Fitzgerald is a staunch conservative on such issues as opposition to abortion (except to save the life of the mother), gun control, gay marriage and taxes, but on some issues, particularly environmental issues — he opposed drilling in the Arctic National Wildlife Refuge throughout his tenure in the US Senate — he broke with conservative colleagues. He was one of only a handful of GOP Senators to support the McCain-Feingold campaign finance reform legislation.

    He was a “maverick” and was not supported by “the Illinois Combine,” a term coined by columnist John Kass to describe the bipartisan corruption in Illinois politics that has brought the state to bankruptcy.

    I called former U.S. Sen. Peter Fitzgerald, the Republican maverick from Illinois who tried to fight political corruption and paid for it. For this sin, he was driven out of Illinois politics by political bosses, by their spinners and media mouthpieces, who ridiculed him mercilessly.

    Senator, what do you call that connection that Stuart Levine describes from the witness stand, you know that arrangement across party lines, with politically powerful men leveraging government to make money — what do you call it?

    “What do you call that Illinois political class that’s not committed to any party, they simply want to make money off the taxpayers?” Fitzgerald said. “You know what to call them.”

    What?

    “The Illinois Combine,” Fitzgerald said. “The bipartisan Illinois political combine. And all these guys being mentioned, they’re part of it.”

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    Posted in Big Government, Elections, Illinois Politics, Islam, Leftism, Middle East | 80 Comments »

    Pa-hay-okee Sunset

    Posted by Jonathan on 3rd October 2015 (All posts by )

    Everglades National Park, 2014.

    Everglades Pa-hay-okee Sunset

    Posted in Photos | 3 Comments »

    Manufacturing Day

    Posted by David Foster on 2nd October 2015 (All posts by )

    Today, October 2, is Manufacturing Day…”a celebration of modern manufacturing meant to inspire the next generation of manufacturers.”  There are opportunities for plant visits all over the country, many open to the public and some limited to school tours, etc.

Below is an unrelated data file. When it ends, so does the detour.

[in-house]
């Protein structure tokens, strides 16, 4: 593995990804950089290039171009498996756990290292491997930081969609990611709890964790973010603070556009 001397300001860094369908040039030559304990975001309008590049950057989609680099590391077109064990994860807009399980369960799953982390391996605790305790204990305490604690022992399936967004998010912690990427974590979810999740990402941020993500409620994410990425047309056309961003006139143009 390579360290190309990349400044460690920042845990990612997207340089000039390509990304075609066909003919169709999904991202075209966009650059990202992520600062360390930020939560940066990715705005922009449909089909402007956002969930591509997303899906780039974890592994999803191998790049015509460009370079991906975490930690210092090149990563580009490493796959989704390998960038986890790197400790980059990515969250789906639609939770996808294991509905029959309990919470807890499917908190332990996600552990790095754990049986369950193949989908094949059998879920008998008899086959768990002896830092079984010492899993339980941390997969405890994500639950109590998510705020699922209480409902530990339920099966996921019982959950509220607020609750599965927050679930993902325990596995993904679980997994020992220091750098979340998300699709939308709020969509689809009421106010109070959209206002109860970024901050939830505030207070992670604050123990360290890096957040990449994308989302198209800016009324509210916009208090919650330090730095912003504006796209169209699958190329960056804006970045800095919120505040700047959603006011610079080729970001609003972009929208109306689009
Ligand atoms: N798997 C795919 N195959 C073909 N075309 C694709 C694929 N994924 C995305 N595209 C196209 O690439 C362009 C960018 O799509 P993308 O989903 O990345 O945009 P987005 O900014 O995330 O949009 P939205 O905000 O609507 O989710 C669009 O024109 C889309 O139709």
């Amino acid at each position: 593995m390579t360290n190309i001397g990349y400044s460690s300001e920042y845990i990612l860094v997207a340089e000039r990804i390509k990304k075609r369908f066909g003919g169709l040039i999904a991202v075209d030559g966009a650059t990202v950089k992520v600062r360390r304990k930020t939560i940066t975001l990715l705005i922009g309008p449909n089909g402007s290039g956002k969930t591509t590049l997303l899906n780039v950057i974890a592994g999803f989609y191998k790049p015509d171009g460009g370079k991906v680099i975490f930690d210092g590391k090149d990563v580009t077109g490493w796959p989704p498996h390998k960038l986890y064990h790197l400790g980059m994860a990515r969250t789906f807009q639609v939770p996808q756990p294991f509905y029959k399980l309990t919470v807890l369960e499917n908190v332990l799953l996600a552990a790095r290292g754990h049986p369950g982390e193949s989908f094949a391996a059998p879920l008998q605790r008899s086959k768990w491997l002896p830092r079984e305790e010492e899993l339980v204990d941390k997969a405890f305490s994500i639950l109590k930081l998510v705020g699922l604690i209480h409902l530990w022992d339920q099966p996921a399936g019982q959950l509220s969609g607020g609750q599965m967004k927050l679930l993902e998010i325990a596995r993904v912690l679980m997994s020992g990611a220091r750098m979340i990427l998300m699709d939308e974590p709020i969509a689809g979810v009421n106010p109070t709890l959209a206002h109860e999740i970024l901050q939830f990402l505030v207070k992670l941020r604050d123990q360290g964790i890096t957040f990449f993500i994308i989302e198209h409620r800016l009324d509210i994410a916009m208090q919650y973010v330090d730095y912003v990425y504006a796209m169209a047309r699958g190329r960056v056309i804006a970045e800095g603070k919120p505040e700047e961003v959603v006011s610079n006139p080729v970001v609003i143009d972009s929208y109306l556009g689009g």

There’s a lot more manufacturing going on in the US than most people seem to realize, but not as much as there should be.

    See my related post faux manufacturing nostalgia, also  myths of the knowledge society and “protocols” and wealth creation.

    Posted in Business, Economics & Finance, Management, Tech, USA | 2 Comments »

    Shakespeare in American Politics

    Posted by T. Greer on 1st October 2015 (All posts by )

    This post was originally published at The Scholar’s Stage on 30 September 2015. It has been reposted here without alteration.

    I was delighted to receive Marjorie Garber‘s Shakespeare After All in the mail this morning. Garber’s book is a thousand page review of everything Shakespeare ever wrote, with each play claiming its own chapter length analysis. The introduction of Shakespeare After All is a fascinating tour of Shakespeare’s reputation though the centuries, describing how Shakespeare’s poetry has been perceived in the days since his plays were originally performed, which of his works were most popular during various eras, and how their presentation on the page and performance on the stage has change with time. In Shakespeare’s lifetime Pericles was the most popular of his works; in the 19th century, lines from King John and Henry VIII, much neglected today, were the most likely to appear in the quote books and progymnasmata collections so popular then. Emerson bitterly lamented that Harvard, his alma mater, had no lecturer in Shakespearean rhetoric. His lament went unheeded; neither Harvard nor Yale included Shakespeare among their course readings until the 1870s. Yet for 19th century men like Emerson this really was no great loss. The American people of this era were so engrossed with Shakespeare that no one living in America could escape him: evidence of his place in America’s “pop culture in the nineteenth century [can be found in everything from] traveling troupes, Shakespeare speeches as part of vaudeville bills, huge crowds and riots at productions, [to accounts of] audiences shouting lines back at the actors. [1] I am reminded of Tocqueville‘s observation that every settler’s hut in America, no matter how squalid or remote, had a copy of a newspaper, a Bible, and some work of Shakespeare inside it. [2] Tocqueville used this as evidence to buttress his claim that the Americans were more educated and cultivated than any other people on the Earth. He may have been on to something. One cannot read the diaries, letters, and editorials of 19th century America without wondering at their eloquence and erudition. What caused this, if not the many hours they spent as children on their mother’s knee learning to read from the Jacobean English of the King James Bible and the plays of Shakespeare?